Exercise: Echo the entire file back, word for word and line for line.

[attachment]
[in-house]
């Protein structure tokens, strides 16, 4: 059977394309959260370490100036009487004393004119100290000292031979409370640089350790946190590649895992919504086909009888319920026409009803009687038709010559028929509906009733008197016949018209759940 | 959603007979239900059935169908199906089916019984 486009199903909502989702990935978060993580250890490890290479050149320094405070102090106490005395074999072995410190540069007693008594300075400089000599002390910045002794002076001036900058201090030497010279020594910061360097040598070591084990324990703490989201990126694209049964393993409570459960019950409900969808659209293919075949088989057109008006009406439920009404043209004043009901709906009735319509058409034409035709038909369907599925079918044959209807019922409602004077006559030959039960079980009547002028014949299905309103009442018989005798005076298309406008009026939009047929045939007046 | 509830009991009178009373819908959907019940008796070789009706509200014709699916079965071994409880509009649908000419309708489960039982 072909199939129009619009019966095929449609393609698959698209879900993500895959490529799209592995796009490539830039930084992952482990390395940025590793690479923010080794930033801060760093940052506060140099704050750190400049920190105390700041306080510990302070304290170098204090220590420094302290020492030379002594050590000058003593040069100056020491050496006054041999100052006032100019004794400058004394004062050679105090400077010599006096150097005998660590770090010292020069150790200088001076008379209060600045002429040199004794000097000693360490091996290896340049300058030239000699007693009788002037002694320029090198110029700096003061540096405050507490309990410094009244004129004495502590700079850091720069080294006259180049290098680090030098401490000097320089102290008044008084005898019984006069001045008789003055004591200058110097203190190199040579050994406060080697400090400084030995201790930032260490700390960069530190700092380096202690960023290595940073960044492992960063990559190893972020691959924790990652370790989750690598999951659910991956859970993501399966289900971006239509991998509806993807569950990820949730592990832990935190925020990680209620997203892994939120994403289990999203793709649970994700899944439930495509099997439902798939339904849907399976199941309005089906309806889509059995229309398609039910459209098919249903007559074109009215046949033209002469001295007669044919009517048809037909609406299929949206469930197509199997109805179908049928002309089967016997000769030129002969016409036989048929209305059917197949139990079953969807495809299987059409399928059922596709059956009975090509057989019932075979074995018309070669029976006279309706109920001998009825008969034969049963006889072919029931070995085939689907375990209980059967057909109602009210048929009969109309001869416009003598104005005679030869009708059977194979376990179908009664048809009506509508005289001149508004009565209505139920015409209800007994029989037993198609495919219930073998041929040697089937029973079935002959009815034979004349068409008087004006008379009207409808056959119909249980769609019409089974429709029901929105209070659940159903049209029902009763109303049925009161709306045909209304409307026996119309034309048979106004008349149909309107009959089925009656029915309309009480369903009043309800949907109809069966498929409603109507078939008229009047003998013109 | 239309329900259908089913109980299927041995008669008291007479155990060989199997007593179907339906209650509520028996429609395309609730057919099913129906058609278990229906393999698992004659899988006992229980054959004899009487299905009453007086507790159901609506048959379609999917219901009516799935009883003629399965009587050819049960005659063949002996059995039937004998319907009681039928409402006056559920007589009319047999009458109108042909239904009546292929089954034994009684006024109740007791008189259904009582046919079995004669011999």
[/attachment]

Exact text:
[in-house]
């Protein structure tokens, strides 16, 4: 059977394309959260370490100036009487004393004119100290000292031979409370640089350790946190590649895992919504086909009888319920026409009803009687038709010559028929509906009733008197016949018209759940 | 959603007979239900059935169908199906089916019984 486009199903909502989702990935978060993580250890490890290479050149320094405070102090106490005395074999072995410190540069007693008594300075400089000599002390910045002794002076001036900058201090030497010279020594910061360097040598070591084990324990703490989201990126694209049964393993409570459960019950409900969808659209293919075949088989057109008006009406439920009404043209004043009901709906009735319509058409034409035709038909369907599925079918044959209807019922409602004077006559030959039960079980009547002028014949299905309103009442018989005798005076298309406008009026939009047929045939007046 | 509830009991009178009373819908959907019940008796070789009706509200014709699916079965071994409880509009649908000419309708489960039982 072909199939129009619009019966095929449609393609698959698209879900993500895959490529799209592995796009490539830039930084992952482990390395940025590793690479923010080794930033801060760093940052506060140099704050750190400049920190105390700041306080510990302070304290170098204090220590420094302290020492030379002594050590000058003593040069100056020491050496006054041999100052006032100019004794400058004394004062050679105090400077010599006096150097005998660590770090010292020069150790200088001076008379209060600045002429040199004794000097000693360490091996290896340049300058030239000699007693009788002037002694320029090198110029700096003061540096405050507490309990410094009244004129004495502590700079850091720069080294006259180049290098680090030098401490000097320089102290008044008084005898019984006069001045008789003055004591200058110097203190190199040579050994406060080697400090400084030995201790930032260490700390960069530190700092380096202690960023290595940073960044492992960063990559190893972020691959924790990652370790989750690598999951659910991956859970993501399966289900971006239509991998509806993807569950990820949730592990832990935190925020990680209620997203892994939120994403289990999203793709649970994700899944439930495509099997439902798939339904849907399976199941309005089906309806889509059995229309398609039910459209098919249903007559074109009215046949033209002469001295007669044919009517048809037909609406299929949206469930197509199997109805179908049928002309089967016997000769030129002969016409036989048929209305059917197949139990079953969807495809299987059409399928059922596709059956009975090509057989019932075979074995018309070669029976006279309706109920001998009825008969034969049963006889072919029931070995085939689907375990209980059967057909109602009210048929009969109309001869416009003598104005005679030869009708059977194979376990179908009664048809009506509508005289001149508004009565209505139920015409209800007994029989037993198609495919219930073998041929040697089937029973079935002959009815034979004349068409008087004006008379009207409808056959119909249980769609019409089974429709029901929105209070659940159903049209029902009763109303049925009161709306045909209304409307026996119309034309048979106004008349149909309107009959089925009656029915309309009480369903009043309800949907109809069966498929409603109507078939008229009047003998013109 | 239309329900259908089913109980299927041995008669008291007479155990060989199997007593179907339906209650509520028996429609395309609730057919099913129906058609278990229906393999698992004659899988006992229980054959004899009487299905009453007086507790159901609506048959379609999917219901009516799935009883003629399965009587050819049960005659063949002996059995039937004998319907009681039928409402006056559920007589009319047999009458109108042909239904009546292929089954034994009684006024109740007791008189259904009582046919079995004669011999």